Most States Have Already Matched Higher Standards with High-Quality Assessments
State efforts to implement high, comparable education standards were pushed by the federal government “using federal grants as carrots and waivers from the now-defunct No Child Left Behind Act as a stick,” Nat Malkus of the American Enterprise Institute argues in US News & World Report.
To undo the perceived federal overreach, Malkus proposes the Trump administration develop an “Interstate Test-item Bank Cooperative,” which would allow states to build assessments from a shared pool of test items. “Doing so would replace a centralized, heavy-handed approach to education policy with one that returns local control to education.”
However, Malkus’ plan is flawed, starting with the basis claim that federal authorities coerced states into adopting higher standards. The concerted effort to raise academic expectations began as a state-led initiative, and overwhelmingly most states continue to implement higher, comparable education standards. In fact, Oklahoma is the only state to revert back to inferior learning goals.
The Race to the Top Program did consider shared standards in states’ applications for federal funds. Experts agree that was a mistake. But that provision accounted for less than 10 percent of a state’s application, and, more importantly, Race to the Top has ended. The Every Student Succeeds Act, which was signed into law last December and permanently replaces No Child Left Behind, prohibits federal officials from pressuring states to adopt any set of education standards.
Congressman John Kline, chairman of the House education committee and one of the chief architects of the Every Student Succeeds Act, called the new law a “huge win for conservatives.” The federal government, he added, “should not be able to tell states what standards they can or cannot adopt,” and that position is made clear in the law.
What’s most important to address about Malkus’ article is his suggestion that states should participate in an “Interstate Test-item Bank Cooperative.” The promise of high standards is only delivered when it is accompanied by rigorous assessments aligned to those standards. Without assessments as one tool to measure student progress, parents and educators are left without vital information regarding their students’ academic progress.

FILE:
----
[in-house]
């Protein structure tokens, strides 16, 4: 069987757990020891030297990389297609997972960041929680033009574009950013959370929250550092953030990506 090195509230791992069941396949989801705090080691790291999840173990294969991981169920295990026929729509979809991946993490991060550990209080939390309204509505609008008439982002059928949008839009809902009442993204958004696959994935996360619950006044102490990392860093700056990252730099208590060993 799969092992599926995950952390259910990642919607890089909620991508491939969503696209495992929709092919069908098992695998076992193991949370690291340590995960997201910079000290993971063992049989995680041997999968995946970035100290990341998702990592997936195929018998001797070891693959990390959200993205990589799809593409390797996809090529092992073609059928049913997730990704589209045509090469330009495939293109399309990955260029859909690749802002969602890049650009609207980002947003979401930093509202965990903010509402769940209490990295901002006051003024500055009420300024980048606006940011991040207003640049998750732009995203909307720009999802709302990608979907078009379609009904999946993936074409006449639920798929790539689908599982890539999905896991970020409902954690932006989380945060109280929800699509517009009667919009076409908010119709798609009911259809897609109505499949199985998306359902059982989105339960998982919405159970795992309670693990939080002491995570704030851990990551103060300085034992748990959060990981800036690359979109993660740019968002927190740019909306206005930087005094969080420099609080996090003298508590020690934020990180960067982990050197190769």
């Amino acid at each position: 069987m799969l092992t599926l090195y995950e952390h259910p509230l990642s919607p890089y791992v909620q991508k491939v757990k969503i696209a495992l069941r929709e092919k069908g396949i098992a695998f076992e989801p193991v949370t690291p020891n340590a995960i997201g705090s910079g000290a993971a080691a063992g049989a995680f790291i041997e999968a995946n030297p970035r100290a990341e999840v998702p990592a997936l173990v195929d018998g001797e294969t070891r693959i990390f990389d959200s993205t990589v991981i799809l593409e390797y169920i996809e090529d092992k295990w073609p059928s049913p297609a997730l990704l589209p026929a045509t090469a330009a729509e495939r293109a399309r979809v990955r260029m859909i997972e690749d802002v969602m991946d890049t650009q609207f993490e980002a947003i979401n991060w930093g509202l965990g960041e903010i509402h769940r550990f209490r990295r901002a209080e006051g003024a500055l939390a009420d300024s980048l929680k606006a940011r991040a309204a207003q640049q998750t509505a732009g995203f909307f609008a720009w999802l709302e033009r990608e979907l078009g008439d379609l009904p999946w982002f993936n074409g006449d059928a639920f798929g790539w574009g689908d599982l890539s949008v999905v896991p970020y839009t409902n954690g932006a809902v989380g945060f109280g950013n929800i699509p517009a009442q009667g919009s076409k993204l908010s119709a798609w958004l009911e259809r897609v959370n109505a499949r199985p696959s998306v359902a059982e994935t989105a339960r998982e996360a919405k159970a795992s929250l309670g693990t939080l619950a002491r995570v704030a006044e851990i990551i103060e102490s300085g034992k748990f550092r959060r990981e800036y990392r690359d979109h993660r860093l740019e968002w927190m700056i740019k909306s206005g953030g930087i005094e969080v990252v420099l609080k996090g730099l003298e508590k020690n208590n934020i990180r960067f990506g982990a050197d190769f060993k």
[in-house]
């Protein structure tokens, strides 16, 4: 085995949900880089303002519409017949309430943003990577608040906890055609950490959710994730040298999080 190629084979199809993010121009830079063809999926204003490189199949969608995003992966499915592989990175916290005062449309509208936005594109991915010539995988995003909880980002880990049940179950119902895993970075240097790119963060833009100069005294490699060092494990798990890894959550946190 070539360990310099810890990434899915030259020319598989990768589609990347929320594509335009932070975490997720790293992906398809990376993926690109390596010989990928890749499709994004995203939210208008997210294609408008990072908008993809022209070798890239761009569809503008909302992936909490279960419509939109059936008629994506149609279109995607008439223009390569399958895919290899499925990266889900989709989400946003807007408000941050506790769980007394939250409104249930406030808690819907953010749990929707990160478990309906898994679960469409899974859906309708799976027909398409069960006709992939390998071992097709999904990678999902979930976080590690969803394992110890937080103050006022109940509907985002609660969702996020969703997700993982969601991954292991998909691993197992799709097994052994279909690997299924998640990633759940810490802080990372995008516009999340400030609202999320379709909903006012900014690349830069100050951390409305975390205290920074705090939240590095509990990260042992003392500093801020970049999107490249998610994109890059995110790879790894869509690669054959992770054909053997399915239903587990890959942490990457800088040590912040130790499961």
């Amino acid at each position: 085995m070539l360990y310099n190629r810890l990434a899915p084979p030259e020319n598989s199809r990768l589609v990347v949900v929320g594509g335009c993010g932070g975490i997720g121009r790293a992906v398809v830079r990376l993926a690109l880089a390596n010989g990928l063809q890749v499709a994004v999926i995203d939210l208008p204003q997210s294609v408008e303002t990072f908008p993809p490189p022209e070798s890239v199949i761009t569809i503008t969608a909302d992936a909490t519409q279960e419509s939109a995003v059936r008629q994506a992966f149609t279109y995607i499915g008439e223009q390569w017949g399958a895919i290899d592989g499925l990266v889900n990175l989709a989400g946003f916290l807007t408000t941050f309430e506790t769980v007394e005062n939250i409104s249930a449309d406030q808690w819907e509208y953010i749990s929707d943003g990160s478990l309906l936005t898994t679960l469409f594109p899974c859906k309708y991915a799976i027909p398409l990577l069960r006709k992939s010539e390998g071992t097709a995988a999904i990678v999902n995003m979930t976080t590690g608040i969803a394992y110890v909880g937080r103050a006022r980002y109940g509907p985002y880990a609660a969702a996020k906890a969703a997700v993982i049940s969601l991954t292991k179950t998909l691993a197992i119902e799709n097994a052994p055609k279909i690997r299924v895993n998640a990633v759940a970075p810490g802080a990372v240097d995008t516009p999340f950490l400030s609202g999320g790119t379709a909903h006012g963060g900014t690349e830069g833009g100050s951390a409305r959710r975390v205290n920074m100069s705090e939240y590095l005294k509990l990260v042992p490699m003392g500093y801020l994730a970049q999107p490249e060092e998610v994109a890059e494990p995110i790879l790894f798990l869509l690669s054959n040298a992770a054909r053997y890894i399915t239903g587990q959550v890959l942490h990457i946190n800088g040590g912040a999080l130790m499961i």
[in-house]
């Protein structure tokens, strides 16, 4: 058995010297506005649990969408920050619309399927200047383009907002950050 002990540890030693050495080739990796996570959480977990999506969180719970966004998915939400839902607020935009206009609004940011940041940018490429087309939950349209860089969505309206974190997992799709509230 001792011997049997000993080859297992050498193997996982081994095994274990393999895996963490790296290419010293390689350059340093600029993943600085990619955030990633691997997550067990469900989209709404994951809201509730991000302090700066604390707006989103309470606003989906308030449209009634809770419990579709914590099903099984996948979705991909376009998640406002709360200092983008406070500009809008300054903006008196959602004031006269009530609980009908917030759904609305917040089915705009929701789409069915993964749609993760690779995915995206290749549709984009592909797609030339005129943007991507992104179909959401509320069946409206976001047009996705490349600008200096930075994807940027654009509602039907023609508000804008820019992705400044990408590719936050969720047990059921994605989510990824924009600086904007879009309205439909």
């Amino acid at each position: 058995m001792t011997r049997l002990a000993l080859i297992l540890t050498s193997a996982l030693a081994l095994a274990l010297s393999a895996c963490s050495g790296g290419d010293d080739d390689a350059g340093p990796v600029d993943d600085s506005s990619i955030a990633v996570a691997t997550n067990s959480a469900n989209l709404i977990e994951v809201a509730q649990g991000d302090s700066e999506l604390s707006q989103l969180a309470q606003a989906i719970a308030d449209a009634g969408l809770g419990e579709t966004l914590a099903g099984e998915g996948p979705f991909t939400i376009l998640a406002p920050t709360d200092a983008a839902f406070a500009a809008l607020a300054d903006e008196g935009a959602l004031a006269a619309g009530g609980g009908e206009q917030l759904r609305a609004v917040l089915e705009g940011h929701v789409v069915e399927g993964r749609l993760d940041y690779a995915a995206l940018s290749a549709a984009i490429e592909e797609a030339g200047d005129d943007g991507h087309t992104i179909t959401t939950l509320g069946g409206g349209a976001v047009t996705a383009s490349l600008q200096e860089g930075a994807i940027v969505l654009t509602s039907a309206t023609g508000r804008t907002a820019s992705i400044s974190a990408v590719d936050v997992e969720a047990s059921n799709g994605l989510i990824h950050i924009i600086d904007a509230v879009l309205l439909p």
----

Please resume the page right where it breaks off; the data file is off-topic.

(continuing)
As states have implemented higher standards, most have partnered them with high-quality assessments, which more accurately measure student readiness. Louisiana’s State Superintendent John White explained previously: “States have adopted higher standards, states have tests that measure those standards and they’re comparable, so there can be an honest baseline…That is a fantastic success for each state and for the country and its children.”
Most states continue to use consortia exams, PARCC and Smarter Balanced, which are specifically aligned to higher standards. Evidence shows that these assessments are well-matched to good instruction and outperform states’ old tests and even other next-generation tests. (For more, see the National Network of State Teachers of the Year, the Thomas B. Fordham Institute, the Human Resources Research Organization, and Mathematica Policy Research)
States that have “gone it alone” with student assessments have incurred significant costs and disruptions (which Malkus acknowledges), and may very well end up with weaker assessments. Chalkbeat reports: “The process of leaving consortia that was meant to pacify local protests against Common Core-aligned tests has actually led to chaos and confusion in the classroom, not to mention extra costs to those same states to develop replacement exams.
Should states move forward with Malkus’ proposal, they should ensure that their assessments remain rigorous, comparable and aligned to their state standards. Student assessments are too important to allow continued conjecture over a debate that has, for all intents and purposes, already been settled to risk undoing the progress states are making.